Driving through the Old West on Colorado's Byways

Wild Horse Trail

Location: West of DeBeque (off I-70 northeast of Grand Junction). Mesa and Garfield counties.

Highlights: The wild horses of the Little Bookcliffs Wild Horse Area, one of four designated wild horse management areas in Colorado; beautiful canyons and plateaus; the bizarre sandstone figures at The Goblins. Best May 1 Labor Day. Colts and fillies are born in spring. Watch for coyotes, eagles, and other wildlife.

Difficulty: Easy when the roads are dry. They can become impassable, even with four-wheel drive, when wet. Watch out for ATVs.

Time and Distance: 2.5 hours; 46 miles. Exploring side routes will add substantial time and distance.

Maps: Get the brochures Wild Horse Trail; A Visitor's Guide to Wild Horse Herd Management Area; and Little Bookcliffs Wild Horse Area.

Information: BLM, Grand Junction. Town of DeBeque.

Getting there: From I-70, take Exit 62 to DeBeque, about 34 miles northeast of Grand Junction. Drive to DeBeque, and turn left onto Fourth Street at the sign for the Little Bookcliffs Wild Horse Area. Turn left (south) on Minter Street. Cross Third Street, and soon you will angle right, on Second Street. Follow the signs for Deer Park, Winter Flats, and Little Bookcliffs Wild Horse Area. Head west on Road V2.

Rest stops: There are primitive campsites along the way. DeBeque has public restrooms, showers, food, fuel, etc.

The drive: This high-desert drive is gorgeous whether or not you see any wild horses, which, like most wildlife, are most active mornings and evenings.

Spaniards brought the modern horse to the New World in the 1500s. Some escaped into the wild and bred. But today's wild herds are primarily descended from animals that escaped from or were turned loose by Indians, ranchers, and farmers. Human presence in this area goes back thousands of years. In the 1880s, whites began arriving in what had long been important hunting grounds for Ute Indians.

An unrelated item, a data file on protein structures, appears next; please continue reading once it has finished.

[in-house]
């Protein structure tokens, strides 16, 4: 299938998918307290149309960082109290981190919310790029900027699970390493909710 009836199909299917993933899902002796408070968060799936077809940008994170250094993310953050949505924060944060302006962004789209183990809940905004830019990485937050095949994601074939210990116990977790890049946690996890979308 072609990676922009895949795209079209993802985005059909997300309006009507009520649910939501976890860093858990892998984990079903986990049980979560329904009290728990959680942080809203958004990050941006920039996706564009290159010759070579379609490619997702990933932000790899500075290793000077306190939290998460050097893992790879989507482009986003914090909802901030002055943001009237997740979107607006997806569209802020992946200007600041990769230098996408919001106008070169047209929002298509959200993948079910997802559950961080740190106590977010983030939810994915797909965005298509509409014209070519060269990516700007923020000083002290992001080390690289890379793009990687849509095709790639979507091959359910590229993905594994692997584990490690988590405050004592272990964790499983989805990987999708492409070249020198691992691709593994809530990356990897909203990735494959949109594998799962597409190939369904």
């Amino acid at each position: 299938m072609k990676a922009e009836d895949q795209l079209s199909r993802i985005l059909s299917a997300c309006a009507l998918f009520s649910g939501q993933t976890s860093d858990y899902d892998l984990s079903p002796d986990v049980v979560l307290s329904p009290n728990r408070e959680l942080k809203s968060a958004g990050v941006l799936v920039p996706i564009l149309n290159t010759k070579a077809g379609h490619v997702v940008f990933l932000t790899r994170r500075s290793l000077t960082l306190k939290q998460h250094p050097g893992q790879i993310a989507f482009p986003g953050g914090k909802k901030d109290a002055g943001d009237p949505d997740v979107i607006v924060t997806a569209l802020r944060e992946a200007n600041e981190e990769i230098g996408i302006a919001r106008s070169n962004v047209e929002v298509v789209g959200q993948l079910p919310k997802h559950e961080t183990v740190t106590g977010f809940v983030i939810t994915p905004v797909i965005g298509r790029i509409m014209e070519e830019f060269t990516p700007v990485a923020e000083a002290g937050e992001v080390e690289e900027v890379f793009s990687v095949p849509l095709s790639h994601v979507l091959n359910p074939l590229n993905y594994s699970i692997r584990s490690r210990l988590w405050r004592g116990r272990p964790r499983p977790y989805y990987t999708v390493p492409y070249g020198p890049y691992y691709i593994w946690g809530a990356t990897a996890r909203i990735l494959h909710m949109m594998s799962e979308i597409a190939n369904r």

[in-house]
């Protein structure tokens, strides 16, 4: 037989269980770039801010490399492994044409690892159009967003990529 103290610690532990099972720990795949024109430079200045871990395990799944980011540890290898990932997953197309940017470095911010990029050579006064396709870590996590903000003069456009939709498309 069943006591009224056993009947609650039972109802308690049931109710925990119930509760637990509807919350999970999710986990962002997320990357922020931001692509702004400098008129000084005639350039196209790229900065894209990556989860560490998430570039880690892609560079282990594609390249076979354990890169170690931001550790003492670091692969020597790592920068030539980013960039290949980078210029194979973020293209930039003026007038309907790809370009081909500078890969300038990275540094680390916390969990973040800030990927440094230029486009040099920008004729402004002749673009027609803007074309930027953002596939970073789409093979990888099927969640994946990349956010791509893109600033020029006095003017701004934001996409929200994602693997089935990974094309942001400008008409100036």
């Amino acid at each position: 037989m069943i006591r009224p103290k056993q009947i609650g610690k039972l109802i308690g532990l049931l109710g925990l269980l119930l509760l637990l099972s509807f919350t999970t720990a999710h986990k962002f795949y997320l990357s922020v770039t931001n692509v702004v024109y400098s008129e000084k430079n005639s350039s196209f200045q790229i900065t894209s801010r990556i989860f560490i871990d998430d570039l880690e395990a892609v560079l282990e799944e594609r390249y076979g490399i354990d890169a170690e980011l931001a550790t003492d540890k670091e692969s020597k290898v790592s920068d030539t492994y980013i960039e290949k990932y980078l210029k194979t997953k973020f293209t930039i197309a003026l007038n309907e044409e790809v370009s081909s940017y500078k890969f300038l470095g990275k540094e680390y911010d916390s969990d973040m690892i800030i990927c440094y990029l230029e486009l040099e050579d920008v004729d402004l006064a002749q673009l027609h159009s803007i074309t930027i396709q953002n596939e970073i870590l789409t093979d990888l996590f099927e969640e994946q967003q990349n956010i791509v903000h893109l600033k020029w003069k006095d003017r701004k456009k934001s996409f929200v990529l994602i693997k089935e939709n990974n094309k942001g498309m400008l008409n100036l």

In 1917, the first oil shale distillation plant in the country was located here. An expected oil shale boom in the 1980s never materialized, but you will pass through a natural gas field. The road crosses colorful badlands of sculpted sandstone, ravines, terraced hills, sagebrush flats, and boulder fields.

In about 14 miles it reaches Winter Flats, below South Shale Ridge. Although you will see manure piles, called"stud piles" (which studs deposit to mark their territories) and hoof prints in the road, the official wild horse area is to the south. You can access it via the turnoffs for Indian Park and North Soda, two of the best viewing areas. Upwards of 120 horses roam the 30,261-acre refuge.

They are most often spotted in the "parks," or large meadows. Winter Flats Road climbs some as it bends north at the west end of South Shale Ridge. At mile 25 is The Goblins, where soft sandstone has been eroded into strange shapes. The road edges around a canyon, then becomes South Dry Fork Road on the north side of the ridge. Here it runs along the base of Horse Mountain. By mile 36 it is good two-lane dirt and gravel, and by mile 43 it's paved.

Published: 29 Apr 2002 | Last Updated: 15 Sep 2010
Details mentioned in this article were accurate at the time of publication


Sign up to Away's Travel Insider

Preview newsletter »